So I said: "Now, there's just one thing. If I let you live in my house rent free, then you need to promise me that if there is a bond election, or an election to raise property taxes, that you won't vote to raise my taxes. Because that could really hurt me." We live in a school tax district where there are only 363 people, so every vote counts. But she said: "I can't promise you that. There might be a really good reason to raise taxes!"


So I did not let her live in my house rent free.

This conversation opened my eyes to what is happening with property taxes. Because later, a friend of mine, married with four children, who lives in the Saint Louis area, complained to me that all her neighbors must be stupid, because they kept voting to raise the property taxes. "The referendum puts the tax hike in terms of cents on the dollar, so they don't seem to realize it will cost them thousands of dollars at the end of the year."

But I was not convinced that stupidity was the reason. I did some research on the demographics of the voters in her school district. Not all were homeowners. Some people who owned property in  the district lived outside the district and were not eligible to vote there. And some of the people who lived there did not own any house. And there was also low income housing, where the people who lived did not even pay their own rent. People who don't pay property taxes are not stupid. They vote for tax hikes not because they don't understand the mechanism. They vote because they want a nice school for their children, and they don't care how much other people will have to pay to make that happen.

People are not stupid. Low income people are not stupid. We won't change their minds by explaining things to them. They already know.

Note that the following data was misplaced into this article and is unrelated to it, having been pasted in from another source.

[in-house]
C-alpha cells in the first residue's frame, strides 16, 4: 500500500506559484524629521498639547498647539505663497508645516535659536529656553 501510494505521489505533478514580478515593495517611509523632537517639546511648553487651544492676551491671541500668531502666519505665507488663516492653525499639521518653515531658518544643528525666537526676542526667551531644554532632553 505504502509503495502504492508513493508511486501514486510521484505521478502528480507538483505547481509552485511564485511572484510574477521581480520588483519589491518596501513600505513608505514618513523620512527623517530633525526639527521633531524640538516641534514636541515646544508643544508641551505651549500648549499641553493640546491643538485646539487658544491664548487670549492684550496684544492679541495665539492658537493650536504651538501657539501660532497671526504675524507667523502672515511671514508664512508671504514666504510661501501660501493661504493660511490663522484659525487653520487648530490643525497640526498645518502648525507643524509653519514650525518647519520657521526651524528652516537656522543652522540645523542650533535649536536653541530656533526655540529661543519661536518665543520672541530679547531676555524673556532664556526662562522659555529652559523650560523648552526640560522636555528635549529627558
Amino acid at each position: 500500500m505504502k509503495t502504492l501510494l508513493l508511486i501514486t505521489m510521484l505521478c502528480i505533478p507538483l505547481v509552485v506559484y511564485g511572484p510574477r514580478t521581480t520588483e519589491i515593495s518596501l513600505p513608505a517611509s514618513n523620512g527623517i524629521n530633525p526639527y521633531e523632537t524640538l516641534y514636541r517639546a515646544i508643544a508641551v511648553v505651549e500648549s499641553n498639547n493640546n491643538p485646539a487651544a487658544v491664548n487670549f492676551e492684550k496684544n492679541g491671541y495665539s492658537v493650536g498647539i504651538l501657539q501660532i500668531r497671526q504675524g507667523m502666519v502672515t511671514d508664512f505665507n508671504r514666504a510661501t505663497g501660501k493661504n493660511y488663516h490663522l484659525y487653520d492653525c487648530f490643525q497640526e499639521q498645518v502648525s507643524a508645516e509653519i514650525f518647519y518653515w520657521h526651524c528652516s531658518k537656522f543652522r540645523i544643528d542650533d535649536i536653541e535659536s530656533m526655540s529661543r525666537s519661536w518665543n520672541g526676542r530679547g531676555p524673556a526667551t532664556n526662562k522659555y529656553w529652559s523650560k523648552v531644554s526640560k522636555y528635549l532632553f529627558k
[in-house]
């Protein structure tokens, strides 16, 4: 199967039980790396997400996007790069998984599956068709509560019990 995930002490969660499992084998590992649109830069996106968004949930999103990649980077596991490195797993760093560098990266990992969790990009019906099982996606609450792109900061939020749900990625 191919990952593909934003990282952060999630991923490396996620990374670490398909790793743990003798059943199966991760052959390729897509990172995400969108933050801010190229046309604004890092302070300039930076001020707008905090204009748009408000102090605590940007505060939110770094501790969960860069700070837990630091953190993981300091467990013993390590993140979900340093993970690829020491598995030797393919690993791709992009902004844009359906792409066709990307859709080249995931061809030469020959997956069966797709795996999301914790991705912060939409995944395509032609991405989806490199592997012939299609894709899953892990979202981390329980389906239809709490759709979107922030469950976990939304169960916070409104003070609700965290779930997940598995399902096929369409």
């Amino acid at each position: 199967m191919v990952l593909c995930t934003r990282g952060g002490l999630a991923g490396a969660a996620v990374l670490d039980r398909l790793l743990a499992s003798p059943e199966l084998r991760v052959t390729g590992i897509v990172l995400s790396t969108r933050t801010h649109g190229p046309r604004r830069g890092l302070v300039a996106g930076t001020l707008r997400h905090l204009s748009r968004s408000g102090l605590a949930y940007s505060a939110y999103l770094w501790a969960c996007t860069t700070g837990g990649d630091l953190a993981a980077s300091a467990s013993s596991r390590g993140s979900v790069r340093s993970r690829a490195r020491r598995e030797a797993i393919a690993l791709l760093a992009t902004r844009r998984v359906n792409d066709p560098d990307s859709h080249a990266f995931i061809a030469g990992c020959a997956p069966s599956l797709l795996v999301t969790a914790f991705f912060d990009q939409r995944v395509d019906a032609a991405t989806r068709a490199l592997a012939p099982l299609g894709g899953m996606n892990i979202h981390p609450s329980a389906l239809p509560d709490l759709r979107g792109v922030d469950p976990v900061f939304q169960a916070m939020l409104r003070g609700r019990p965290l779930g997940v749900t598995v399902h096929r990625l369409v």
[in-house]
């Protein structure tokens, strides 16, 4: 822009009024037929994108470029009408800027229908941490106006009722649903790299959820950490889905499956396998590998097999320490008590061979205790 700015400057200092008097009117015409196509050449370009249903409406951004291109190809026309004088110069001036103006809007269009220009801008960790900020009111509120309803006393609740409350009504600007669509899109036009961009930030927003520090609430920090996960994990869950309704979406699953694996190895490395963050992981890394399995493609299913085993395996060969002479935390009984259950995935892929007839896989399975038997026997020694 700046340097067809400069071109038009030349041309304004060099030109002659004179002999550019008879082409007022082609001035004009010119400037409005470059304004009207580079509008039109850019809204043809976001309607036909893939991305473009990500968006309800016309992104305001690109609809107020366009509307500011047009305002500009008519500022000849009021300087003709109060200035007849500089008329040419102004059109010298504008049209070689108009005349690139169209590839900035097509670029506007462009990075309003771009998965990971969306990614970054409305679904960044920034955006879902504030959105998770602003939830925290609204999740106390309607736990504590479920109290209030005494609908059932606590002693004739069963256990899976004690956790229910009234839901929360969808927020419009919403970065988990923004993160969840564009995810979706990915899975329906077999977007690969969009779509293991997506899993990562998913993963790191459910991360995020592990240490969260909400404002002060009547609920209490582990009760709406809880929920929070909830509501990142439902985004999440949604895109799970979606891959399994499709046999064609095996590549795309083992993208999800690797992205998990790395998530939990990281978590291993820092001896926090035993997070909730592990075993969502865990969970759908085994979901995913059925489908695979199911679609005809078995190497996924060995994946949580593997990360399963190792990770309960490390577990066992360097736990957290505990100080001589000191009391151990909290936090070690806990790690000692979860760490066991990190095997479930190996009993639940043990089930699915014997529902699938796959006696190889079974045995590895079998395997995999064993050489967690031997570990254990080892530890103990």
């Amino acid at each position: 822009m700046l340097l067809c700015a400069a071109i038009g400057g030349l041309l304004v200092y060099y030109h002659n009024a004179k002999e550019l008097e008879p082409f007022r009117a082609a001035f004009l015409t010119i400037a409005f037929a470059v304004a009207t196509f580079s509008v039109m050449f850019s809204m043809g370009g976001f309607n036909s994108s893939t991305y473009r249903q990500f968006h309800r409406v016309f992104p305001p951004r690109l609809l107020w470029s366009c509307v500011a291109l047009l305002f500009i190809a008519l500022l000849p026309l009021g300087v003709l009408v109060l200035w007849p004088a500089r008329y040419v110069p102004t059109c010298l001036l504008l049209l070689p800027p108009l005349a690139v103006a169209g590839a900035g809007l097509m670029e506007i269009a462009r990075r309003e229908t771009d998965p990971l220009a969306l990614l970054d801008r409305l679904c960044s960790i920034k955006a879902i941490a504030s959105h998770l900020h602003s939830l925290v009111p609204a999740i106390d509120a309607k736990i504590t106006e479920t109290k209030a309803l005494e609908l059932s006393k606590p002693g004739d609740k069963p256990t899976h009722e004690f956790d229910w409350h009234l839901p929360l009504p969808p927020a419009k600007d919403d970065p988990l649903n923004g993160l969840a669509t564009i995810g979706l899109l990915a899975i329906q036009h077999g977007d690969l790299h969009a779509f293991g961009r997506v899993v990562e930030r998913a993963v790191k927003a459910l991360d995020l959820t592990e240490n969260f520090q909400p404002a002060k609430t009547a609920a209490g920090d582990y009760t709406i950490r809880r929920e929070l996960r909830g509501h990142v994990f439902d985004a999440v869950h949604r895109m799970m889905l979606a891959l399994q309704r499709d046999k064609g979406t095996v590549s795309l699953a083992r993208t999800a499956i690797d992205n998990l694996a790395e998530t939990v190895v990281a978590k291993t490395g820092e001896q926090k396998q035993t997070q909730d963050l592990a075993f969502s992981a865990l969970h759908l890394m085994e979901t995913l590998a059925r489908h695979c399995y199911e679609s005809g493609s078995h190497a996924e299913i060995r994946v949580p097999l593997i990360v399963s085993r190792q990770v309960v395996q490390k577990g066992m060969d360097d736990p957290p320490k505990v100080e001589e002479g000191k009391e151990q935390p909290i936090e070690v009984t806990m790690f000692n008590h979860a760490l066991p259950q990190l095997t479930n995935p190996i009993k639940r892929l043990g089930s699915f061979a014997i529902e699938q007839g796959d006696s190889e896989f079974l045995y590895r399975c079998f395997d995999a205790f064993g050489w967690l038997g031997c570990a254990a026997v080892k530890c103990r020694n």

[A this point a woman in the audience raised her hand and asked: "But in the case of renters, don't you think they realize that the landlord is going to have to raise the rent if the taxes go up?"]

In the case of honest renters, yes, they most likely expect their rent will go up if the taxes go up. But there are places, like New York City, where there is rent control, and the rent can't go up, no matter how high the property taxes are. And in addition to that, there are the people who are in fact living in rented houses, but the government is paying their rent. So if someone else is paying the rent, even if you are a renter, then it's no skin off your nose if the property taxes -- and even the rent -- go up.

[The audience member who had asked the question nodded.]

I've had libertarian friends talk about the benefits of voluntaryism and how we should proselytize for that. But if we try to sell people the idea that they should  vote against their own immediate self-interest, then we are no better than missionaries trying to sell altruism. It will not work.

In order for people to vote for a free market, the tax system has to be fair. Otherwise, we have the old pitted against the young,  the poor against the rich, the sick against the healthy, and everybody loses